Determined to find out the truth, Blue becomes involved with the Raven Boys, four boys from the local private school (lead by Gansey) who are on a quest to discover Glendower – a lost ancient Welsh King who is buried somewhere along the Virginia ley line. Whoever finds him will be granted a supernatural favour.

Never before has Blue felt such magic around her. But is Gansey her true love? She can’t imagine a time she would feel like that, and she is adamant not to be the reason for his death. Where will fate lead them?
Buy this book:

My thanks go to Scholastic for sending me this book in exchange for an honest review.

The Raven Boys has probably been one of the most hyped up books this year. As it is being released this week, I thought I had better pick it up and see what the fuss was about! I must admit that I wasn't a fan of Shiver or Linger, though I haven't yet enjoyed any shapeshifter book. Due to the different storyline of this book, I decided to give it a go, despite my reservations.

The Raven Boys tells a story of Blue who lives with her psychic mother and aunts. Blue visits a graveyard on a special night where she can see all of the people who are going to pass over to the spirit world during the next year. There, Blue sees a boy, named Gansey and seems to have a special connection with him. She is told it is because she either murdered him, or he was her true love - she has been told that if she kisses her true love, he will die. The story sounded interesting enough - I am very interested in the paranormal and once I got into the book there was also a lot of talk about ley lines, something that I find fascinating.

I really liked the characters in this book. Our main character, Blue had just the right amount of sass about her - despite living in a psychic-dominated house, Blue knows who she is - she is certainly an individual, with her own thoughts and beliefs. She isn't close-minded which was great. The family around her are interesting and definitely individual too, with quite vibrant personalities. After seeing Gansey, a Raven Boy, at the graveyard, Blue wants to discover more about them.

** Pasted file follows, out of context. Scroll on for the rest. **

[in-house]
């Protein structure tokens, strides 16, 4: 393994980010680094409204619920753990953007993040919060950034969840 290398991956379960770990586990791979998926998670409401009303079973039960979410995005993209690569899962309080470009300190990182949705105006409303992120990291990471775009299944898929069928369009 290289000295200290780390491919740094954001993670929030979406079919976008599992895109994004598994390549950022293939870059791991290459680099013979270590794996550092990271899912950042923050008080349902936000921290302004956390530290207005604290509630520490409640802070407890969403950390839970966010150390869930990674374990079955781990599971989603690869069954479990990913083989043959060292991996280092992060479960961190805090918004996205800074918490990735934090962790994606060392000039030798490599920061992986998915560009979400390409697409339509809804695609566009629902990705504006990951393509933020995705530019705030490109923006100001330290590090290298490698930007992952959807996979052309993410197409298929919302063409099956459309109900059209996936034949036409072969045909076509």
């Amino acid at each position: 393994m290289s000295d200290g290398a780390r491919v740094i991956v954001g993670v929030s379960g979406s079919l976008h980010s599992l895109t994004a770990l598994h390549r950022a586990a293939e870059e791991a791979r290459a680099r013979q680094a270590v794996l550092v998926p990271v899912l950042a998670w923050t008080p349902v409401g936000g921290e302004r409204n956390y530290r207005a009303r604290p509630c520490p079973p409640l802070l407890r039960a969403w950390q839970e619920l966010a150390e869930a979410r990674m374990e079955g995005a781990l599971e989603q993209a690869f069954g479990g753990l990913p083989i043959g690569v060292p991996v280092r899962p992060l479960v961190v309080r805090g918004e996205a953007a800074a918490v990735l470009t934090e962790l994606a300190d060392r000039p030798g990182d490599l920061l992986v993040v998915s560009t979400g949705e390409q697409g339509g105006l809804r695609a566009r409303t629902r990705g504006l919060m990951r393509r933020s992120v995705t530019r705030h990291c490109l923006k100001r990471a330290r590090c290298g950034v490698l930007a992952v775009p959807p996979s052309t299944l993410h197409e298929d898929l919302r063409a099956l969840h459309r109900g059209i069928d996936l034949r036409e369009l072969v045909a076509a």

The Raven Boys are a group of boys who attend Aglionby, a private school. In the beginning, I think that they were made out to be your stereotypical rich and somewhat snobby private school kids - to me, that didn't come across very well but then again I was a private school kid myself. As the book went on, it turned out that the Raven Boys aren't really that stereotypical which I was thankful for. I really come to love Gansey and Adam, I felt I understood them well. Actually, I really enjoyed reading about all of The Raven Boys - the group of boys were certainly likeable and all so very different. They absolutely made the story for me, I could read about them all day. They had history behind them and each had an interesting one at that, particularly Adam and Noah. 

Even a few days after finishing this book, I'm still not completely sure how I feel about it. I certainly enjoyed it more than I enjoyed Shiver and Linger. The storyline is quite complex and it was vastly more impressive than The Wolves of Mercy Falls books. I enjoyed the idea, the twists and turns, but for me, Stiefvater's writing was not completely enjoyable. The book dragged on quite a lot and it was a bit confusing at points - though a lot of the detail was understandably necessary to contribute information to the story. Truly, I found things to be a little disjointed and distracting - it wasn't a book that I was eager to keep returning to and it did take me quite a while to read. 

I think a lot of people will certainly enjoy this book - it does have positive points and I would like to read more of the series just to find out more about our Raven Boys. I am glad that I picked this one up as I've certainly seen a different, more impressive side to Stiefvater than I previously saw in her earlier books. Even if you haven't been pleased by her previous work, I would urge you to try this one out.